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Simon Maghakyan, a visiting scholar at Tufts University who studies heritage crime, recently warned in Time magazine that Azerbaijan intends to invade Armenia. This attack would come on the heels of Azerbaijan’s September invasion of Nagorno-Karabakh, a historically Armenian ethnic enclave within Azerbaijani territory, and the subsequent campaign of ethnic cleansing in the ancient region, Maghakyan argued.
Unfortunately, his claims are not far-fetched, say other researchers. When they overran Nagorno-Karabakh, Azerbaijani forces displaced over 100,000 ethnic Armenians, or around 85 percent of the population, from their homes, reported ABC News.
“The ethnic Armenian population of the Nagorno-Karabakh enclave in Azerbaijan, a largely Christian community in a predominantly Muslim nation, is experiencing ethnic cleansing at warp speed,” wrote David Scheffer, a senior fellow at the Council on Foreign Relations. “The rout that has driven most ethnic Armenians onto Armenian territory demands some sort of dialogue. Otherwise, resentments and insecurities will govern the future relationship between Azerbaijan and Armenia.”
Meanwhile, Azeris whom the Armenians kicked out of Nagorno-Karabakh in the early 1990s, after the fall of the Soviet Union, are looking forward to returning home, added Radio Free Europe.
With that history in mind, Azerbaijani President Ilham Aliyev has made his intentions for the region’s future clear. He recently raised his country’s flag in the former capital of Nagorno-Karabakh, a city that Azeris call Khankendi and Armenians call Stepanakert.
Meanwhile, French officials appear to agree with Maghakyan’s fears about an imminent resumption of fighting between the two former Soviet republics in the Caucasus mountains straddling Asia and Europe.
Officials in Paris have authorized the sending of weapons to Armenia in expectation of an escalation of hostilities between the countries, reported Politico.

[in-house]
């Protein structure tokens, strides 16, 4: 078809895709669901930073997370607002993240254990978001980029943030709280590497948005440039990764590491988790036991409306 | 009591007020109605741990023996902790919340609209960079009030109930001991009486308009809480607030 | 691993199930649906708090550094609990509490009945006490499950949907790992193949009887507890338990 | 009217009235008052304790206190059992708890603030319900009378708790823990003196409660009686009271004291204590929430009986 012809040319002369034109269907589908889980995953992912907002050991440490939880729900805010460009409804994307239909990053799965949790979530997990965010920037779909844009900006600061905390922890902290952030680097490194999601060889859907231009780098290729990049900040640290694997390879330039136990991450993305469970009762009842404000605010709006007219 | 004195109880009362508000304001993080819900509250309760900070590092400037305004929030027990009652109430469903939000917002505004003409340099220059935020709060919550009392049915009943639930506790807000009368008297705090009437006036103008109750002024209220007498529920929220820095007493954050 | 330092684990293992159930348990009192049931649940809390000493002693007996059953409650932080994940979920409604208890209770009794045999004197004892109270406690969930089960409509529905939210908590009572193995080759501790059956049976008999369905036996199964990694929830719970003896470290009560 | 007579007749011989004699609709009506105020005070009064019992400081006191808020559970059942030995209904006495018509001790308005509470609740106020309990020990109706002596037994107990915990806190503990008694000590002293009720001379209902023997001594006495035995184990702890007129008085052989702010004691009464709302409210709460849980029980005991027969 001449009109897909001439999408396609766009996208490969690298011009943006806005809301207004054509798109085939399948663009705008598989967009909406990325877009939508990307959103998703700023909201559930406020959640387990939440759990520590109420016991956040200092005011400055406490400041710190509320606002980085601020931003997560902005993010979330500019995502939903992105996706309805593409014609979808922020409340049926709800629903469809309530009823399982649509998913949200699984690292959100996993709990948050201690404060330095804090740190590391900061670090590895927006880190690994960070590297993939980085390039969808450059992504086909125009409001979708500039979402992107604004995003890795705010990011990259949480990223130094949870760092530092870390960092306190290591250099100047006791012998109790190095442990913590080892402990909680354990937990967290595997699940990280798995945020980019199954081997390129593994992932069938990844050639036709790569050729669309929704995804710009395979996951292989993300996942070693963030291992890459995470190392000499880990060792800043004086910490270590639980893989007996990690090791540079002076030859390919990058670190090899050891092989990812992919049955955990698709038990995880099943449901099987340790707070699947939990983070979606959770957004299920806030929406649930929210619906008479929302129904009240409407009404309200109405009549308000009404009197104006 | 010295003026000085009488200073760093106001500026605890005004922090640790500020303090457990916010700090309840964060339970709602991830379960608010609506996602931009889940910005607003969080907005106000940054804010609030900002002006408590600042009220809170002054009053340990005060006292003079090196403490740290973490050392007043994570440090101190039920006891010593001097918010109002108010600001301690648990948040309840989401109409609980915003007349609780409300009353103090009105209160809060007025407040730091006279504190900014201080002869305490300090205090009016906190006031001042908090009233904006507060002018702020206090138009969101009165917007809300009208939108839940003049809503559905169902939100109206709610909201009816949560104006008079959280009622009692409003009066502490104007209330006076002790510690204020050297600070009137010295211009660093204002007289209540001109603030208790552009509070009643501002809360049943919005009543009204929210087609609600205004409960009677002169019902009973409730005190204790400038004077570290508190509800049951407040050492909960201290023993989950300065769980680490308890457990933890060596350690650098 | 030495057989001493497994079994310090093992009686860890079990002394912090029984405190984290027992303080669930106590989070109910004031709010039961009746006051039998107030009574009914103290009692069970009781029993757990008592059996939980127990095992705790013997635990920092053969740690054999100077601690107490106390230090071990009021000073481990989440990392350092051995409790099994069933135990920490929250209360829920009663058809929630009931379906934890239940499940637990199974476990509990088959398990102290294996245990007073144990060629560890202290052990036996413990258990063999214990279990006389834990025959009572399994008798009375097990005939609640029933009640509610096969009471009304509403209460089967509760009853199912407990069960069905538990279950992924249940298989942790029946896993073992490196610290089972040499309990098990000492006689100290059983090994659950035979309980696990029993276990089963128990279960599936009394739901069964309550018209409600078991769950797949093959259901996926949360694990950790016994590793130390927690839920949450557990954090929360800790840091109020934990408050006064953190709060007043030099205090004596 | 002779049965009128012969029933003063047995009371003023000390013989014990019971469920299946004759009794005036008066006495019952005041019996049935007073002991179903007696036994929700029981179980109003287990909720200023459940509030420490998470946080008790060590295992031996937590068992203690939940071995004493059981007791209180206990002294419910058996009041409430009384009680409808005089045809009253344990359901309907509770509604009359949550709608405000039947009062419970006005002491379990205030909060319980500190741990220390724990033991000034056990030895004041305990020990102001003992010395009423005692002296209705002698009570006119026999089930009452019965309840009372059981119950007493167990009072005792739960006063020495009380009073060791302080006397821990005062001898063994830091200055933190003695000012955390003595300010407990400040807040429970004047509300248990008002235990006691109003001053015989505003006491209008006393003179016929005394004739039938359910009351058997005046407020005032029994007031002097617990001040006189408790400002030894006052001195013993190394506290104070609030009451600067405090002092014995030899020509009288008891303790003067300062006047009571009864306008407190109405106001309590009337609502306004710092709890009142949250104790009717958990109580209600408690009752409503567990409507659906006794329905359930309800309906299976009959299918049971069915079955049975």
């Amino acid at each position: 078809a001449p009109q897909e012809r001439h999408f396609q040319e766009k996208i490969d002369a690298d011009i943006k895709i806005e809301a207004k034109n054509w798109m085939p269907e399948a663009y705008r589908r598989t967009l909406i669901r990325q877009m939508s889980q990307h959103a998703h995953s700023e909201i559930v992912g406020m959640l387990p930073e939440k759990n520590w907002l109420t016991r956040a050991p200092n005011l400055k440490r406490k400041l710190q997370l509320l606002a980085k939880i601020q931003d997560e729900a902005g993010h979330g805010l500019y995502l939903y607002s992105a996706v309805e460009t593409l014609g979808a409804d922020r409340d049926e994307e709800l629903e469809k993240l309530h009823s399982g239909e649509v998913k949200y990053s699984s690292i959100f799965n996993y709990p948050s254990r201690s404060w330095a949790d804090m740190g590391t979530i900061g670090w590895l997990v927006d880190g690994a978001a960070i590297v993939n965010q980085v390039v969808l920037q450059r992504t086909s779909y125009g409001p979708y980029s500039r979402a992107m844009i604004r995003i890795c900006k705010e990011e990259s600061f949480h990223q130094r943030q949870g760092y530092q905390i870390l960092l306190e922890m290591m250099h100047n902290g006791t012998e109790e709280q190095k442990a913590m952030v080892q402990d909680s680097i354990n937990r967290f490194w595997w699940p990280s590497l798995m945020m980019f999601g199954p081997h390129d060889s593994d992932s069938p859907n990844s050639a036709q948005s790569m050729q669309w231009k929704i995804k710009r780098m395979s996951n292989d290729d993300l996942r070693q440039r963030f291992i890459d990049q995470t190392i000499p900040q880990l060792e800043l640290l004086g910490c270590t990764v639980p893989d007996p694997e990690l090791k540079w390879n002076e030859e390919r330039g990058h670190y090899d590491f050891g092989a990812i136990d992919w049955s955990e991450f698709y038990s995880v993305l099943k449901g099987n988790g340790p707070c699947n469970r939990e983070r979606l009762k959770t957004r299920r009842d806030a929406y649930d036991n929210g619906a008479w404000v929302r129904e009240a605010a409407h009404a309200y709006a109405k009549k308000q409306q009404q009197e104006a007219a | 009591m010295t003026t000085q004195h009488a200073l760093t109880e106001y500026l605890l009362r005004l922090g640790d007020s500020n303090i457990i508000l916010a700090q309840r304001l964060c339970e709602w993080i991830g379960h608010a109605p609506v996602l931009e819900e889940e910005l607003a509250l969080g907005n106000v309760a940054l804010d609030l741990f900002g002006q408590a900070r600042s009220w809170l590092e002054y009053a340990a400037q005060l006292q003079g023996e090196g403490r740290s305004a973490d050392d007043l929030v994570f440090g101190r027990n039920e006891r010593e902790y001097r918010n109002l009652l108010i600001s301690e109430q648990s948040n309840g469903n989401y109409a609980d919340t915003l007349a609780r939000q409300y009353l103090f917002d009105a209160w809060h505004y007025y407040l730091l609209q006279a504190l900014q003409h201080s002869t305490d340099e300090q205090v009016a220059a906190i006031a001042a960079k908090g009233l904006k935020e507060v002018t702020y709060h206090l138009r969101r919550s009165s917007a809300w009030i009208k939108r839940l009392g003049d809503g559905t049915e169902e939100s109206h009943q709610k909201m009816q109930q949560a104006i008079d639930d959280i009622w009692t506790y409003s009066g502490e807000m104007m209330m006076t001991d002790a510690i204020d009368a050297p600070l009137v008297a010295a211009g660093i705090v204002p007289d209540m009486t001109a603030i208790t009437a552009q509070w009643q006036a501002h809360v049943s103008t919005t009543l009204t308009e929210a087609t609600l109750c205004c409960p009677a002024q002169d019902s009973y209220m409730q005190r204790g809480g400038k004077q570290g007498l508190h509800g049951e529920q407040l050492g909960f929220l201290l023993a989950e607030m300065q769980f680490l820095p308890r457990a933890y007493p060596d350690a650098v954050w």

The French aid will counterbalance the loss of Armenia’s traditional protector, Russia, at a time when the Russian military is preoccupied in Ukraine. Azerbaijan, meanwhile, enjoys the help of Israel, as the Associated Press explained, and the staunch support of Turkey. Turks share ethnic links with Azeris. Iran supports Armenia because it opposes Turkish influence in its backyard.
This external meddling in Armenia and Azerbaijan has undoubtedly worsened tensions, argued New York University Abu Dhabi sociologist Georgi Derluguian in the New York Times. Tracing the history of the region, he made clear that the two countries’ neighbors have repeatedly set them up for conflict over the years. Iran, he noted, stridently opposes Turkish influence in countries on its border, namely Armenia and Azerbaijan.
In September, Turkish President Recep Tayyip Erdogan visited the Azeri exclave of Nakhchivan, a territory that borders Armenia, Turkey, and Iran, but not Azerbaijan proper, wrote Reuters. It’s this enclave many believe will be the focus of any new fight between the two countries.
President Aliyev has said he wants to create a corridor through Armenia to Nakhchivan that would link his country and Turkey – an idea Armenia opposes.
One side sees disorder. The other sees a new order.